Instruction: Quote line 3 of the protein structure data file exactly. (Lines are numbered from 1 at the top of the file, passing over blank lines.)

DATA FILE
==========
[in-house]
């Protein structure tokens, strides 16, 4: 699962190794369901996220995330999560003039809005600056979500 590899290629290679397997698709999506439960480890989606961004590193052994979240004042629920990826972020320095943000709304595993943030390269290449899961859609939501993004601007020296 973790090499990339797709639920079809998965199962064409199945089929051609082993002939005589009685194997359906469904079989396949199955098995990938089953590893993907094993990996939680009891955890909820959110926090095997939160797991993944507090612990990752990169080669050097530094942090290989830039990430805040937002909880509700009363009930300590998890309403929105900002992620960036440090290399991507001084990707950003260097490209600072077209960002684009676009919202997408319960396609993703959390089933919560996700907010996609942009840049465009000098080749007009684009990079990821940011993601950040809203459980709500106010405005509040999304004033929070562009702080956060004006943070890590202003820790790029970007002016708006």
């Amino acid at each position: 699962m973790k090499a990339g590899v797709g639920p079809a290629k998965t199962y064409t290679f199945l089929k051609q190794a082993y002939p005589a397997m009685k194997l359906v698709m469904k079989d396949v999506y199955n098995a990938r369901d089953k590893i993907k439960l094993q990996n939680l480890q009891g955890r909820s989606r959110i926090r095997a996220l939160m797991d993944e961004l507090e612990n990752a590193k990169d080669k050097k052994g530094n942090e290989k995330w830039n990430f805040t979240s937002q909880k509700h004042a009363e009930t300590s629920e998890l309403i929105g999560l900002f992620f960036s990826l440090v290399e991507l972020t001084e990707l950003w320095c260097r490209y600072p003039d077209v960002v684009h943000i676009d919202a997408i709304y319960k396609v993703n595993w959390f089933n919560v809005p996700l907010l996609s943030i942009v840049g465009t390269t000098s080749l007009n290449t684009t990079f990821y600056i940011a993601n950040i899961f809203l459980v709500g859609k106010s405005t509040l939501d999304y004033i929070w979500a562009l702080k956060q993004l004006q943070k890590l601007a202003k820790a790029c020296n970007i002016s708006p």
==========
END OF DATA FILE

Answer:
């Amino acid at each position: 699962m973790k090499a990339g590899v797709g639920p079809a290629k998965t199962y064409t290679f199945l089929k051609q190794a082993y002939p005589a397997m009685k194997l359906v698709m469904k079989d396949v999506y199955n098995a990938r369901d089953k590893i993907k439960l094993q990996n939680l480890q009891g955890r909820s989606r959110i926090r095997a996220l939160m797991d993944e961004l507090e612990n990752a590193k990169d080669k050097k052994g530094n942090e290989k995330w830039n990430f805040t979240s937002q909880k509700h004042a009363e009930t300590s629920e998890l309403i929105g999560l900002f992620f960036s990826l440090v290399e991507l972020t001084e990707l950003w320095c260097r490209y600072p003039d077209v960002v684009h943000i676009d919202a997408i709304y319960k396609v993703n595993w959390f089933n919560v809005p996700l907010l996609s943030i942009v840049g465009t390269t000098s080749l007009n290449t684009t990079f990821y600056i940011a993601n950040i899961f809203l459980v709500g859609k106010s405005t509040l939501d999304y004033i929070w979500a562009l702080k956060q993004l004006q943070k890590l601007a202003k820790a790029c020296n970007i002016s708006p």